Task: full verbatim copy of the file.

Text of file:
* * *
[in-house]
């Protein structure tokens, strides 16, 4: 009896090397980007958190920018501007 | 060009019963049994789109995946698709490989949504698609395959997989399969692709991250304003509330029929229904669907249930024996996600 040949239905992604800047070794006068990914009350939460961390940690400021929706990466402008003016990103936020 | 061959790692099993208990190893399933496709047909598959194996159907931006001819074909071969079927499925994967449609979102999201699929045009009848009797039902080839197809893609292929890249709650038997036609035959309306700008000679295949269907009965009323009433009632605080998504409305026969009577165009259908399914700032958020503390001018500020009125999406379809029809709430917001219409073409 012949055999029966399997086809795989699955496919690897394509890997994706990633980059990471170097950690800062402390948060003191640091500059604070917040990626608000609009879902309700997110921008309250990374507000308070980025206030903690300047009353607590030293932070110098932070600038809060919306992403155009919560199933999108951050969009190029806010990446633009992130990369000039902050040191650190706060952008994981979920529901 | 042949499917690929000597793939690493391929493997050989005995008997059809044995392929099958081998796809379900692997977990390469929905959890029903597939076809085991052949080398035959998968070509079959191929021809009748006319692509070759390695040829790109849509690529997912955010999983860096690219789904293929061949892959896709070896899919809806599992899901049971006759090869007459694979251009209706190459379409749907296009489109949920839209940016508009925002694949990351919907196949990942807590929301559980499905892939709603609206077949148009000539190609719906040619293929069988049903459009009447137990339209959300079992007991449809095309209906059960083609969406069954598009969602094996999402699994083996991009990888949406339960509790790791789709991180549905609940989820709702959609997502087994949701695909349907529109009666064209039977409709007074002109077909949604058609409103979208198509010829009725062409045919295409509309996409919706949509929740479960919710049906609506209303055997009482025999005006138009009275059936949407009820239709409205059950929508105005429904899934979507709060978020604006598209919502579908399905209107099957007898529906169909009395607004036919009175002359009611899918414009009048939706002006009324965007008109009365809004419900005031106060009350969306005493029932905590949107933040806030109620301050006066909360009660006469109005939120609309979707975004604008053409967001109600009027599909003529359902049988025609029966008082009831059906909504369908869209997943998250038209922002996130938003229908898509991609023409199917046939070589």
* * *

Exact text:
[in-house]
């Protein structure tokens, strides 16, 4: 009896090397980007958190920018501007 | 060009019963049994789109995946698709490989949504698609395959997989399969692709991250304003509330029929229904669907249930024996996600 040949239905992604800047070794006068990914009350939460961390940690400021929706990466402008003016990103936020 | 061959790692099993208990190893399933496709047909598959194996159907931006001819074909071969079927499925994967449609979102999201699929045009009848009797039902080839197809893609292929890249709650038997036609035959309306700008000679295949269907009965009323009433009632605080998504409305026969009577165009259908399914700032958020503390001018500020009125999406379809029809709430917001219409073409 012949055999029966399997086809795989699955496919690897394509890997994706990633980059990471170097950690800062402390948060003191640091500059604070917040990626608000609009879902309700997110921008309250990374507000308070980025206030903690300047009353607590030293932070110098932070600038809060919306992403155009919560199933999108951050969009190029806010990446633009992130990369000039902050040191650190706060952008994981979920529901 | 042949499917690929000597793939690493391929493997050989005995008997059809044995392929099958081998796809379900692997977990390469929905959890029903597939076809085991052949080398035959998968070509079959191929021809009748006319692509070759390695040829790109849509690529997912955010999983860096690219789904293929061949892959896709070896899919809806599992899901049971006759090869007459694979251009209706190459379409749907296009489109949920839209940016508009925002694949990351919907196949990942807590929301559980499905892939709603609206077949148009000539190609719906040619293929069988049903459009009447137990339209959300079992007991449809095309209906059960083609969406069954598009969602094996999402699994083996991009990888949406339960509790790791789709991180549905609940989820709702959609997502087994949701695909349907529109009666064209039977409709007074002109077909949604058609409103979208198509010829009725062409045919295409509309996409919706949509929740479960919710049906609506209303055997009482025999005006138009009275059936949407009820239709409205059950929508105005429904899934979507709060978020604006598209919502579908399905209107099957007898529906169909009395607004036919009175002359009611899918414009009048939706002006009324965007008109009365809004419900005031106060009350969306005493029932905590949107933040806030109620301050006066909360009660006469109005939120609309979707975004604008053409967001109600009027599909003529359902049988025609029966008082009831059906909504369908869209997943998250038209922002996130938003229908898509991609023409199917046939070589």